In a high-stakes session titled Big Tech and the Online Child Sexual Exploitation Crisis, the giants of the tech industry put themselves under the lens of the US Senate Judiciary Committee. Mark Zuckerberg, the CEO of Meta, along with the top executives of TikTok, X, Discord, and Snap, were faced with a barrage of tough questions and concerns from legislators at the hearing about the impact of social media on the safety of children and teenagers and their role in curbing it.
The Tech companies were being accused them of not doing enough to address the dangers that young users encounter on their platforms. These dangers were detailed as ranging from exposure to sexual predators to the alarming rise in teen suicides due, according to a report by NDTV.
Amidst the questioning, Zuckerberg tried to defend the impact of social media on the mental health of young people. He cited research claiming the boons of balance, stating that social media was not bad to their well-being if used in balance.
Prior to the US Senate Judiciary Committee, Meta, formerly known as Facebook and now come to include Facebook and Instagram both, has shared that a dedicated workforce of 40,000 employees is going to be actively engaged in strengthening online safety measures. Moreover, the tech giant stated that a large financial sum will be allotted to enhance safety measures on the platform. According to reports, both Meta and X unveiled a series of new measures aimed at proactively addressing concerns related to online safety.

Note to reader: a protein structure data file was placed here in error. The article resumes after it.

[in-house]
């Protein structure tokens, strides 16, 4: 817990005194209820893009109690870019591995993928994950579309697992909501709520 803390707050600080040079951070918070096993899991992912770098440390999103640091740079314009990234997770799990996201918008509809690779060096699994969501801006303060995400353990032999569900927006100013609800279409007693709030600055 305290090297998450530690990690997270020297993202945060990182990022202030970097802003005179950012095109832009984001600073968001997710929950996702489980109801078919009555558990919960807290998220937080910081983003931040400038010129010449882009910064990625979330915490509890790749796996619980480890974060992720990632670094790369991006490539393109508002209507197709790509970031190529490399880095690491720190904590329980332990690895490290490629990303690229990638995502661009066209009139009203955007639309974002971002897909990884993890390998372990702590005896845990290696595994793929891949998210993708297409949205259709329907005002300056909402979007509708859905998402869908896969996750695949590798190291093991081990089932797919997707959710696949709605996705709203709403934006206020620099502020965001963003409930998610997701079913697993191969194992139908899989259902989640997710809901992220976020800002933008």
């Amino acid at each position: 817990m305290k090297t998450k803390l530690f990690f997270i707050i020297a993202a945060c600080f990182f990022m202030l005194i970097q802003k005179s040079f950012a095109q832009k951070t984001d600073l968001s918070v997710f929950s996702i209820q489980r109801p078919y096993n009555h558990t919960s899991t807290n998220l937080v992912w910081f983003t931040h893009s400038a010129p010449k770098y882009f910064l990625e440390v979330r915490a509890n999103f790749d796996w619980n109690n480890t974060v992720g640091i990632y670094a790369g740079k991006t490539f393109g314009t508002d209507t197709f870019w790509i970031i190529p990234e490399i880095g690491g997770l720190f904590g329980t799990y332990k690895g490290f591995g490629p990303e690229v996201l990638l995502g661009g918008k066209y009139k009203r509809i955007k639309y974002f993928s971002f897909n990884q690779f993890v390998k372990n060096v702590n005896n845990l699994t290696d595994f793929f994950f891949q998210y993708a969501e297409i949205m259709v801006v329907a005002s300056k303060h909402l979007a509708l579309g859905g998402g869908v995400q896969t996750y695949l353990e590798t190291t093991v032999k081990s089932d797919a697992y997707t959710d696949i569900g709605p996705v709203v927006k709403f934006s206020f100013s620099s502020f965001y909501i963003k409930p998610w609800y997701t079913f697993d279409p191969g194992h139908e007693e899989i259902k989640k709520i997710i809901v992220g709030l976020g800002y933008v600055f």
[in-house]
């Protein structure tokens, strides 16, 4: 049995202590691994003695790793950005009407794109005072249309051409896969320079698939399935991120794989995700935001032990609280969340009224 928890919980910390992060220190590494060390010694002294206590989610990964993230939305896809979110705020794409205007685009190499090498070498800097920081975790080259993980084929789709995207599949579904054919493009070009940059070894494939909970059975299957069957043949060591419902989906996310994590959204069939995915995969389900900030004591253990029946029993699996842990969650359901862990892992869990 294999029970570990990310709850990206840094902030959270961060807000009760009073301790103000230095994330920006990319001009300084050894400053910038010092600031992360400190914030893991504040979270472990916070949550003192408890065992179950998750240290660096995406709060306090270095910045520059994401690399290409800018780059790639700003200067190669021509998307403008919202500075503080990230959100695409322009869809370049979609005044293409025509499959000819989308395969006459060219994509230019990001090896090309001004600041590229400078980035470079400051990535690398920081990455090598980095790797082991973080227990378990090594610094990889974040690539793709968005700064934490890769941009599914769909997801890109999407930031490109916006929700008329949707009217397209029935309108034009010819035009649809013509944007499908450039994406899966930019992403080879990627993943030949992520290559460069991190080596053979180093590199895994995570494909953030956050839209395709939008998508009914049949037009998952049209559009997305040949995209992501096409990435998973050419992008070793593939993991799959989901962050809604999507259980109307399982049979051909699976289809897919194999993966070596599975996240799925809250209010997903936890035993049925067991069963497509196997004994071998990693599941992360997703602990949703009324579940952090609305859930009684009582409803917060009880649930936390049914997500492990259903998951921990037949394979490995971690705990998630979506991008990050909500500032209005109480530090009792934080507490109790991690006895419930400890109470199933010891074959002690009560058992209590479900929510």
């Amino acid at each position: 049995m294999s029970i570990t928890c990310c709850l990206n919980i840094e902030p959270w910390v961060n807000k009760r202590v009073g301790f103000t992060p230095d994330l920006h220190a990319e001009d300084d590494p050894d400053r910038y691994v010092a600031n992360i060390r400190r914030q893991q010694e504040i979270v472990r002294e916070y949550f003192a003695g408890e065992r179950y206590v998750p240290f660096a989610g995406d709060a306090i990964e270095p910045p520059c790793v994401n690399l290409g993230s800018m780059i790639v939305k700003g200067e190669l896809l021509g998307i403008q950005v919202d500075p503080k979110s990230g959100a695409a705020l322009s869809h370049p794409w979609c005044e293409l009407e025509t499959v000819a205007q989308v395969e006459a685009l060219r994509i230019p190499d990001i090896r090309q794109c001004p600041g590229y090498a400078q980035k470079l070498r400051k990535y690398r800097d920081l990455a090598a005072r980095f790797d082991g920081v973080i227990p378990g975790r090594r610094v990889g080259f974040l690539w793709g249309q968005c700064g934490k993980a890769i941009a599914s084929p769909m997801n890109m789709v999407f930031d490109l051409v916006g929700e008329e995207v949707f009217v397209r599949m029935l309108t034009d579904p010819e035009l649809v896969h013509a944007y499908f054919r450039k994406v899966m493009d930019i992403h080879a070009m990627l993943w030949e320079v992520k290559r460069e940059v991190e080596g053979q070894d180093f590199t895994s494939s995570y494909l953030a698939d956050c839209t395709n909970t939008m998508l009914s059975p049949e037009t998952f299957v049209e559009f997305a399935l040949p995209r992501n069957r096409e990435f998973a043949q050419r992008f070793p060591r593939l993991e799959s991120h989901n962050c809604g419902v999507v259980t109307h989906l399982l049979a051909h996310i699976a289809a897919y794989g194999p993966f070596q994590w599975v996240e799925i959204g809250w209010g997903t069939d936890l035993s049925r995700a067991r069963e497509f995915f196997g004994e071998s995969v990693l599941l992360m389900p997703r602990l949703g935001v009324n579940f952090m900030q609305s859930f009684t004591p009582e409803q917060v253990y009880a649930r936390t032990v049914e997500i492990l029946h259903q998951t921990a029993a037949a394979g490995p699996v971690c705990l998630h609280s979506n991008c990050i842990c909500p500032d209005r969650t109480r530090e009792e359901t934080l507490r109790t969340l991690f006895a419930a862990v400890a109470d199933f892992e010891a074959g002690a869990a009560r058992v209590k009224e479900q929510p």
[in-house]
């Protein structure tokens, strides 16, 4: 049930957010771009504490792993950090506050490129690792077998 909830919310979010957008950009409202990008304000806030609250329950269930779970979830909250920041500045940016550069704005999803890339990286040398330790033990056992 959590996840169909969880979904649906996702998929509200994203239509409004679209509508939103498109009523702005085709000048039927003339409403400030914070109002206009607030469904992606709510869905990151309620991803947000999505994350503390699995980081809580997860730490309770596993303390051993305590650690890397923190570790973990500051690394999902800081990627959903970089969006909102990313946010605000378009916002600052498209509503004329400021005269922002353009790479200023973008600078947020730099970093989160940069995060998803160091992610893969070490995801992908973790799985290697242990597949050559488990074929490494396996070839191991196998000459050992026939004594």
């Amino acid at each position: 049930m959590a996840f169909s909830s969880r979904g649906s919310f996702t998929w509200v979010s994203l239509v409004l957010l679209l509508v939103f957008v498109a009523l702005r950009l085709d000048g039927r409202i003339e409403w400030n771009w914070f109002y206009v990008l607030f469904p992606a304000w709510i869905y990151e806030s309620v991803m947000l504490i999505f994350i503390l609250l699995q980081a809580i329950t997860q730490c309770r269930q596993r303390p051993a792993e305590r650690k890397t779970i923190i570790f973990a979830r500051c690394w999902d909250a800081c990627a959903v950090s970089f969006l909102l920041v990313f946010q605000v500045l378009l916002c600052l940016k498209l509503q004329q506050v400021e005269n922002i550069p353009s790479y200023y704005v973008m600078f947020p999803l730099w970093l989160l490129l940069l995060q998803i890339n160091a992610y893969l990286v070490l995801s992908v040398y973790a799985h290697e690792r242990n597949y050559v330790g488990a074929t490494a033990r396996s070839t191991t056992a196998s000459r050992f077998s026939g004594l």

Seated behind the five tech executives at the hearing were families who shared heart-breaking stories of their children self-harming or taking their own lives due to social media. At present, there is a proposal for a law in the US Congress which aims to make social media companies more accountable for the content posted on their platforms. The atmosphere was not one that would favour or grant leniency to the CEOs present.
A Republican Senator Ted Cruz had asked Meta CEO Mark Zuckerberg after showing him how an Instagram prompt gave users a warning that they may see child sexual abuse and asks if they would like to see the ‘results anyway.’ “Mr Zuckerberg, what the hell were you thinking?”
Mark Zuckerberg replied saying that, “it’s often helpful to, rather than just blocking it, to help direct them towards something that could be helpful.”
Furthermore, in conversation with Republican Senator Josh Hawley, Zuckerberg was asked if he would like to apologise to the families sitting behind them at the hearing. He stood up and stated, “I’m sorry for everything you’ve all gone through, it’s terrible. No-one should have to go through the things that your families have suffered.” But onlookers and activists are not happy with these words. According to Associated Press, a former senior staff member who testified to the US Congress in November 2023, named Arturo Béjar, told the BBC that Meta is trying to put the responsibility to give a safe environment to teenagers to the parents.
Al Jazeera reported that Zamaan Qureshi, co-chair of Design It For Us, a youth-led coalition advocating for safer social media told the publication that, “These companies have had opportunities to do this before. They failed to do that, so independent regulation needs to step in.”
Earlier last year, Sabrang India had reported how activists in India have criticised Facebook for not being interested to undertake measures to make the platform more hate free and safe for its users. Similarly, there have also been accusations against the social networking giant of being more “lenient” to excesses done by people associated with the party that forms India’s ruling government, the BJP.